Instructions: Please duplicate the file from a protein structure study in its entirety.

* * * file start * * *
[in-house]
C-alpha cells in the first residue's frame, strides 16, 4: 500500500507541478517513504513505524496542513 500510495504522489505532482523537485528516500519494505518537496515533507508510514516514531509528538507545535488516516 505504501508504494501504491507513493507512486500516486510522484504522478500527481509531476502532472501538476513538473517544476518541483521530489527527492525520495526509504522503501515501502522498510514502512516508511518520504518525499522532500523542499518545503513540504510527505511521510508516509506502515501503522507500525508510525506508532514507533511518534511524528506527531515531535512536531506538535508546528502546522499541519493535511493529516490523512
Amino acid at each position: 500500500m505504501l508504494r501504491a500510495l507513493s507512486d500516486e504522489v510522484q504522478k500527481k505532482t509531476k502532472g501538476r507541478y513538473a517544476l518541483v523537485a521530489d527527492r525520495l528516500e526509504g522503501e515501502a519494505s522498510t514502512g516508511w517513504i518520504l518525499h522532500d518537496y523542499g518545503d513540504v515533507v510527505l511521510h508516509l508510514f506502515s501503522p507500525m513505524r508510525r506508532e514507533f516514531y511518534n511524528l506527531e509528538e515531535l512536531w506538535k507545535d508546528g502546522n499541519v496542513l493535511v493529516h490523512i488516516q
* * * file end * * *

[in-house]
C-alpha cells in the first residue's frame, strides 16, 4: 500500500507541478517513504513505524496542513 500510495504522489505532482523537485528516500519494505518537496515533507508510514516514531509528538507545535488516516 505504501508504494501504491507513493507512486500516486510522484504522478500527481509531476502532472501538476513538473517544476518541483521530489527527492525520495526509504522503501515501502522498510514502512516508511518520504518525499522532500523542499518545503513540504510527505511521510508516509506502515501503522507500525508510525506508532514507533511518534511524528506527531515531535512536531506538535508546528502546522499541519493535511493529516490523512
Amino acid at each position: 500500500m505504501l508504494r501504491a500510495l507513493s507512486d500516486e504522489v510522484q504522478k500527481k505532482t509531476k502532472g501538476r507541478y513538473a517544476l518541483v523537485a521530489d527527492r525520495l528516500e526509504g522503501e515501502a519494505s522498510t514502512g516508511w517513504i518520504l518525499h522532500d518537496y523542499g518545503d513540504v515533507v510527505l511521510h508516509l508510514f506502515s501503522p507500525m513505524r508510525r506508532e514507533f516514531y511518534n511524528l506527531e509528538e515531535l512536531w506538535k507545535d508546528g502546522n499541519v496542513l493535511v493529516h490523512i488516516q